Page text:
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Tuality Healthcare’s End-User Success Through Information Tech

Published on 12/1/2016

Cerner client Tuality Healthcare Portland, Oregon, recently received recognition as Best Medium-Sized Hospital IT Department from Healthcare IT News. Tuality CIO Sonney Sapra discussed the recognition and steps taken to ensure end user success.

Gaining recognition

The recognition came because of the effort made by our team and the way our team thinks outside the box. We put in a great deal of work on our side so we don’t have to pay an extra amount to an outside party to get the job done. With Cerner and some of the things we’ve been able to do together, it has helped us with achieving some of our goals. 

We’re not a niche hospital that only focuses on one thing, we focus on all of it. We cover the gamut when it comes to solutions. Our team can be spread very thin at times, but they do a great job of putting their attention on the end user. 

Setting and achieving goals

Our goals are really tied to our organizational goals. We’ve got standards that we hold our team accountable to while responding to our end users. We take customer service very seriously, and we take our user feedback very seriously. Every ticket that we close has a survey option. Any time we receive less than a four out of five on those surveys, we’re looking at ways in which we could do things better. 

Our motto has always been that we’re going to give the best service and we’re going to make sure that we hold our team accountable to that service, while trying to align with the organizational goals. 

Advice for hospitals of Tuality’s size

We’re a smaller organization with over 1,300 employees. We’ve got smaller budgets and when it comes time to getting things done, we’re not shy about saying “we’ll go ahead and get it done.” We have 43 total employees in IT and that covers all of IT, which is nearly 1,400 users. This covers all our clinical information systems, all of hardware, all of telecom, our service desk, our network, our servers, so you’re looking at a small group of individuals that support a large number of employees.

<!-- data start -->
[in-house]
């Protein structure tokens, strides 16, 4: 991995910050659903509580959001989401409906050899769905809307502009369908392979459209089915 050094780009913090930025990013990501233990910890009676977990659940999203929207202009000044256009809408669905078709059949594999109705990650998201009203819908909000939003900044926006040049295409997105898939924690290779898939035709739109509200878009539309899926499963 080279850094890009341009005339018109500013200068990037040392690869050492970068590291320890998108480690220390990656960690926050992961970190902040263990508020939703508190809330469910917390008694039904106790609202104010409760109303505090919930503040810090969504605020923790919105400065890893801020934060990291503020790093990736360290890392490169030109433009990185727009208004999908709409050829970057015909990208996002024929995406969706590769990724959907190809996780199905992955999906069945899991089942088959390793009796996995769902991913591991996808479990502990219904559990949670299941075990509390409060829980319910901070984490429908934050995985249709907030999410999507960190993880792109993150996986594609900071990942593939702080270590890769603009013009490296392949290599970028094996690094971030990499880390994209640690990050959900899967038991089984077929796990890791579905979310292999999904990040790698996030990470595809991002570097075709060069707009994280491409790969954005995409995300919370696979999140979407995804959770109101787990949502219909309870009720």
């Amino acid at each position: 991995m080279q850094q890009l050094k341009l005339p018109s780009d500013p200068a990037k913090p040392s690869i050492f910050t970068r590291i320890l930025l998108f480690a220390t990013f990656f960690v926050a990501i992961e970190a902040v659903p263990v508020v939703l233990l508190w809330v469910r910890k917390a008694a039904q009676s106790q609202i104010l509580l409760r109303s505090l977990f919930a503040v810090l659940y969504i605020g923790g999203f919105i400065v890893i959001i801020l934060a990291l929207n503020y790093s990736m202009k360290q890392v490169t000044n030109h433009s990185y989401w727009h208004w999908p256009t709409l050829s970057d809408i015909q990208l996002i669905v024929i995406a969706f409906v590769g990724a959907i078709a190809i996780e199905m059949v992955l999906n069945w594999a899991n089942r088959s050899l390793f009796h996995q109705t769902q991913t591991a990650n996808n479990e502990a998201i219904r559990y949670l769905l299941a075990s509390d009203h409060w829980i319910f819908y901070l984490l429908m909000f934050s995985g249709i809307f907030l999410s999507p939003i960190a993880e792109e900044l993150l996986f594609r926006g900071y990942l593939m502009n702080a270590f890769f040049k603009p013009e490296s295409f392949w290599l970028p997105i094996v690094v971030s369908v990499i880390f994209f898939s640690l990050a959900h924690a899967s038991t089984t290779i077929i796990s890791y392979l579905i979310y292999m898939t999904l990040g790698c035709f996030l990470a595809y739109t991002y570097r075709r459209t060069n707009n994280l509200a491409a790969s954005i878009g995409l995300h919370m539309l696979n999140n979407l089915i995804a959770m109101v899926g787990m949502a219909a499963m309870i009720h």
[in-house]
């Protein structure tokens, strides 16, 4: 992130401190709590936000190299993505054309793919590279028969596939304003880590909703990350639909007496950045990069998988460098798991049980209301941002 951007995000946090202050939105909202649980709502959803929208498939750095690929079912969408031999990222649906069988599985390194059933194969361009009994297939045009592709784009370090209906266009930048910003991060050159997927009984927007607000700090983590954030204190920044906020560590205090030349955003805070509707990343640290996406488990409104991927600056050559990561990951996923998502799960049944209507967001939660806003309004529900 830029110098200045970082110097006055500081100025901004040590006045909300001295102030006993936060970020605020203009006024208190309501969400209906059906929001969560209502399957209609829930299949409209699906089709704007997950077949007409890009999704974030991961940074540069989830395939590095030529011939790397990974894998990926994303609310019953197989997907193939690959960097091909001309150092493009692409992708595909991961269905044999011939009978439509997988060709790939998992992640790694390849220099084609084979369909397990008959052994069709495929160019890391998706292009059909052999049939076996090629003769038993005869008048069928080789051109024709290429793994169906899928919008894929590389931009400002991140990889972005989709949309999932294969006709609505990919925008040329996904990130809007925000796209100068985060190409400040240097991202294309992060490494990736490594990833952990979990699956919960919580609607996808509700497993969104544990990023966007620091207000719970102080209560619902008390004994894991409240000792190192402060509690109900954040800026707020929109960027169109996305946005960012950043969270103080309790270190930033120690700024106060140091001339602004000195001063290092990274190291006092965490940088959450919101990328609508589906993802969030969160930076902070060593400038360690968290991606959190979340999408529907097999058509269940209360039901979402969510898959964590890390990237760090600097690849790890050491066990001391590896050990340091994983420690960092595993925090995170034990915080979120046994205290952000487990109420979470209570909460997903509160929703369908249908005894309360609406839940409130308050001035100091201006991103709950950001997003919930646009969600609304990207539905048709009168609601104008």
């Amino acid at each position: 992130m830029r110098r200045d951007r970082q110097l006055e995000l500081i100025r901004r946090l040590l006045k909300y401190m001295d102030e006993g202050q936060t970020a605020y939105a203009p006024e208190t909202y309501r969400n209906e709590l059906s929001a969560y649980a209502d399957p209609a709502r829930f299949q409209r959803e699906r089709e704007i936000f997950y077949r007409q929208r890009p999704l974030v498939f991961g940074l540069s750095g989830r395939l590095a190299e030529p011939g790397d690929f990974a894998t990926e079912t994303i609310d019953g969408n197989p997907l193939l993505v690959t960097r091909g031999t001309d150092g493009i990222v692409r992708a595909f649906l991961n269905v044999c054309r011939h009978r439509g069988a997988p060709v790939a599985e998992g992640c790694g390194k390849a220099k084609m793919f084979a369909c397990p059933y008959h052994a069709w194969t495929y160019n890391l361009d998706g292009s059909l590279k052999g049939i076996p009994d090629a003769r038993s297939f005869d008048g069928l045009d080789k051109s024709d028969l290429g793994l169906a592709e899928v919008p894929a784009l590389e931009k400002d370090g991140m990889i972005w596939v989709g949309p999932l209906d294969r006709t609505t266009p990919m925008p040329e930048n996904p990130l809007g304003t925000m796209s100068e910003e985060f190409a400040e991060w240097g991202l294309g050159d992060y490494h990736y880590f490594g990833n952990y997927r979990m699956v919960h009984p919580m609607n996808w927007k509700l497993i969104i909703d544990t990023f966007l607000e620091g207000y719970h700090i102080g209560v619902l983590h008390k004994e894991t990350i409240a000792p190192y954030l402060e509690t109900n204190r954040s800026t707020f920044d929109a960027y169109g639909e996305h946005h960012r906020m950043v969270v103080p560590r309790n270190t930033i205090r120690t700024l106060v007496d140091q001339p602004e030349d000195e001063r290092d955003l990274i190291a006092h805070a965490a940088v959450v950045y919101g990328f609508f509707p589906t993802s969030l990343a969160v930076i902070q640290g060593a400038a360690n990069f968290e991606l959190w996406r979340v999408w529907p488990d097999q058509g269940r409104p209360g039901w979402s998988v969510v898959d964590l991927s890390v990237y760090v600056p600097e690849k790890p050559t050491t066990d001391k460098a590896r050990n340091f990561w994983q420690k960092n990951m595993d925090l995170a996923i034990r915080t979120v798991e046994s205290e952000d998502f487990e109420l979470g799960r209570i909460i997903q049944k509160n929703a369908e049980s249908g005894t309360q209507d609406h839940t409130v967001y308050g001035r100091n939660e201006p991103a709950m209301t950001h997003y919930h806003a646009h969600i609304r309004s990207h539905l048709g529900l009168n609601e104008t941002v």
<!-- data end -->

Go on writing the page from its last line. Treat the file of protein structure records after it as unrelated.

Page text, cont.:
The workload isn’t going to slow down, so you have to think about how to keep your team motivated. Listen to your employees, live and breathe the work with them. Let them build the vision with you. The more they are involved, the more ownership they take. Employees carry a lot of knowledge and a lot of good ideas. Keep the conversation going with your employees. The more you take interest in their lives and their vision, the more it aligns with your vision as well. Employees will feel like they’re being heard and they feel motivated by that. 

Motivating a team

Our average tenure is probably anywhere from 10 to 15 years, but we have some employees that are very new as well. We also have some employees that have been here 40 years. Our employees are very sharp and often times bring ideas from other organizations. We have a very motivated team. 

At the end of the day, I really give credit to all of our team. It’s not me, it’s our team. They work extremely hard. They are very end user-focused and they do their absolute best to please our providers and give them what they are looking for.

Looking forward

We’re working on securing our mobile devices with a geo-fence around the hospital, which will give our end users the ability to use the apps that we want them to use on-site. When they leave the geographic area around the hospital, those apps automatically fall off the device. It helps us keep our system secure but also gives the ability for our providers to use the apps within our facility without a problem. If they bring their personal device, we don’t have to worry about scrapping their phone should they lose it. Those apps will automatically be deleted when they are off-site. We’re hoping this project should be completed by March to April 2017.